Laporta also told jurors about another $1.5 million loan on the books of Manafort's company that caused Citizens Bank to balk at issuing a new loan on property Manafort owned in Manhattan. After the bank expressed reservations about the size of Manafort's debt, Gates sent her documentation showing the $1.5 million loan had been forgiven. Asked by Assistant U.S. Attorney Uzo Asonye if she believed it was forgiven, she said: "Uh, no."
U.S. District Judge T.S. Ellis III asked Laporta about her understanding of the forgiven loan.
"You believed it was false?" Ellis said. She said she knew it was false "because of the date."
The judge said: "But you still went ahead and used it?" She said yes.
The proceedings ended before Manafort attorney Kevin Downing could cross-examine her.
Her testimony is important as prosecutors try to rebut defense arguments that Manafort can't be responsible for financial fraud because he left the details of his spending to others. Those others include Gates, who pleaded guilty earlier this year and is expected to testify soon as the government's star witness.
Most of the email evidence introduced Friday implicated Gates more directly than Manafort in a scheme to convert income into loans. But Manafort was copied in on several emails discussing the matter.
Laporta also described an effort by Manafort and Gates to falsify financial records that would allow Manafort to obtain mortgage loans.
As late as August 2016 -- the same month he resigned from the Trump campaign -- Manafort was sending emails to Laporta asking her to alter a profit-and-loss statement for his company.
At that time, his company had not received any income in 2016, but Laporta testified that Manafort directed her to reflect that he expected to receive $2.4 million in income later that year.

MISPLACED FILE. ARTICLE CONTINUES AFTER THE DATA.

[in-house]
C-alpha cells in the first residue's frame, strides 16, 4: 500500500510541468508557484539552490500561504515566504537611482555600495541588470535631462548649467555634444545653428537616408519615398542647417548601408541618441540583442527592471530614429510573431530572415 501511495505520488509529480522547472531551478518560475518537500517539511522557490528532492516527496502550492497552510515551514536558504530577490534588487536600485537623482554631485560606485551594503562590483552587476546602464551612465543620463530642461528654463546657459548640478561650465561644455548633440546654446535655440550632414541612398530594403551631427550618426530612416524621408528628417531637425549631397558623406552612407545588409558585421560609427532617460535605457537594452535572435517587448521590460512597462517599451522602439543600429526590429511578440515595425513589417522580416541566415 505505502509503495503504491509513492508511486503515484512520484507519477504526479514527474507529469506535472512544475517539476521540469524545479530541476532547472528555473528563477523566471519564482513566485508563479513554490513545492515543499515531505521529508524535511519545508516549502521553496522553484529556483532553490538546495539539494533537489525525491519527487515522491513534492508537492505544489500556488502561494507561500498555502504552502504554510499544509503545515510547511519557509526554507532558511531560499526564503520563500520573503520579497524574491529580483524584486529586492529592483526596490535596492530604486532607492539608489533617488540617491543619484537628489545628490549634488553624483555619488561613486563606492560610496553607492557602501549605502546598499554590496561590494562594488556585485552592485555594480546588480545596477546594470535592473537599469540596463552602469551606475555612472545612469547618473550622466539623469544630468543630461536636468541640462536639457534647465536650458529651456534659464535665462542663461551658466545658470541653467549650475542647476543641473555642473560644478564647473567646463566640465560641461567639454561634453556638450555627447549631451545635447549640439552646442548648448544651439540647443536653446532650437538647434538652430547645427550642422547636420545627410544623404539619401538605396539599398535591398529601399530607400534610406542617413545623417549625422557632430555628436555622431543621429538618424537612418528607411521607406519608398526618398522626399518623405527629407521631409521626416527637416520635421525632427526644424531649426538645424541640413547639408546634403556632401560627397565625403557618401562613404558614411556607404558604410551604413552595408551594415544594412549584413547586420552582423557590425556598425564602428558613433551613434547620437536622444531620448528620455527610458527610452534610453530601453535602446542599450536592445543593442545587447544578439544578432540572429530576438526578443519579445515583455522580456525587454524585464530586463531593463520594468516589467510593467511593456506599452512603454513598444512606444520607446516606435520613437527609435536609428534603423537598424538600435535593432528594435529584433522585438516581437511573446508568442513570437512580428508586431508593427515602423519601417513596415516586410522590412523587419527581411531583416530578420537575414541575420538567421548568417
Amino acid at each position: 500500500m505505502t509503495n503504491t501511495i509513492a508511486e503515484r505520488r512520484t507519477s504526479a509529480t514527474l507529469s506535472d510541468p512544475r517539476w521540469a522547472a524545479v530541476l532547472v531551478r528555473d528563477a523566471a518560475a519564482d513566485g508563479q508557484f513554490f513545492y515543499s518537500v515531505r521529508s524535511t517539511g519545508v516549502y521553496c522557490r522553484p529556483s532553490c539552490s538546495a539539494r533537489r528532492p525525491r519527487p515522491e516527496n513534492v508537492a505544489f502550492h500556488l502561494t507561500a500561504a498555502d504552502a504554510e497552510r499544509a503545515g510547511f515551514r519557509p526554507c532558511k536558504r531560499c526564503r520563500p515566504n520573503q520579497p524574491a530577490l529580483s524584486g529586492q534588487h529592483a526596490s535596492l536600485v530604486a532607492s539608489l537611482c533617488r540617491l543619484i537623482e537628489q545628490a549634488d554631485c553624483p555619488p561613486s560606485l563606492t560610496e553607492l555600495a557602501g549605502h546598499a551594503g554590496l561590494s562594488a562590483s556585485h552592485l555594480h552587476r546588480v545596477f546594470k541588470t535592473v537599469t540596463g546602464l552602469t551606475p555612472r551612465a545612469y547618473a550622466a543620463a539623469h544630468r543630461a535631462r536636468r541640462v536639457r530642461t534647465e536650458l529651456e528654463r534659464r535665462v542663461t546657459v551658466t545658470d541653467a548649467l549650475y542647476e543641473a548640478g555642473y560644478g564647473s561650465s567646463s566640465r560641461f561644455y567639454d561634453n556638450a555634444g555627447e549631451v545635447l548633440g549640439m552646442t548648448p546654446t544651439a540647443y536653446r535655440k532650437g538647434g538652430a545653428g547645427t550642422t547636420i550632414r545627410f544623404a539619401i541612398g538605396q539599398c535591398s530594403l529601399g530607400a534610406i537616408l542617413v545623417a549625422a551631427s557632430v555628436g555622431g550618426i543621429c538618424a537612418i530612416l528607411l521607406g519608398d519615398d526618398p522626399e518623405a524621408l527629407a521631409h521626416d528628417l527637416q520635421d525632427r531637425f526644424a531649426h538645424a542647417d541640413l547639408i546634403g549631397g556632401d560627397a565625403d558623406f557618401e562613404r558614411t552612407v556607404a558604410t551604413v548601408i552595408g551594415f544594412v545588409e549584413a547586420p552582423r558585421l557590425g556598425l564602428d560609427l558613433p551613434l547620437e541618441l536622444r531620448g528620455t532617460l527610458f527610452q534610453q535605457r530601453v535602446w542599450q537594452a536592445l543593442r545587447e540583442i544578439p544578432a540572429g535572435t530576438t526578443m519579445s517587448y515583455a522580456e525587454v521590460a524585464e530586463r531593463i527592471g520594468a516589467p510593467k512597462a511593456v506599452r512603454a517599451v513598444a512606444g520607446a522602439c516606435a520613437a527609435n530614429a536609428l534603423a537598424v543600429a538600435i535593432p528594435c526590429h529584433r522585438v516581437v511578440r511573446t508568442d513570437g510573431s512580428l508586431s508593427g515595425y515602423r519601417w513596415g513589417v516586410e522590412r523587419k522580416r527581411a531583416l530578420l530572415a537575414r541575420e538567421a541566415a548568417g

Laporta said Manafort provided no documentation to back up the claim. Nevertheless, she wrote an email to loan officers saying the income would be received by November of that year.
Laporta testified that it was one of several times she accepted questionable financial statements pressed on her by Gates or Manafort, including some involving other loans prosecutors say were shams to conceal income.
Manafort faces charges of bank fraud and tax evasion that could put him in prison for the rest of his life. It's the first courtroom test of special counsel Robert Mueller's team, which is looking into Russia's efforts to interfere with the 2016 U.S. election and whether the Trump presidential campaign colluded with the Kremlin to sway voters.
In Friday's testimony, and throughout the trial thus far, neither Trump nor Russia has been discussed, as evidence has focused on Manafort's work as a consultant in the years before he joined Trump's campaign in the presidential election year.
While the question of collusion remains unanswered, Manafort's financial fraud trial has exposed the secretive world of foreign lobbying that made him rich. It has also revealed how, when income from his Ukrainian political consulting work dried up, he struggled to pay his bills and, prosecutors say, began obtaining bank loans under false pretenses.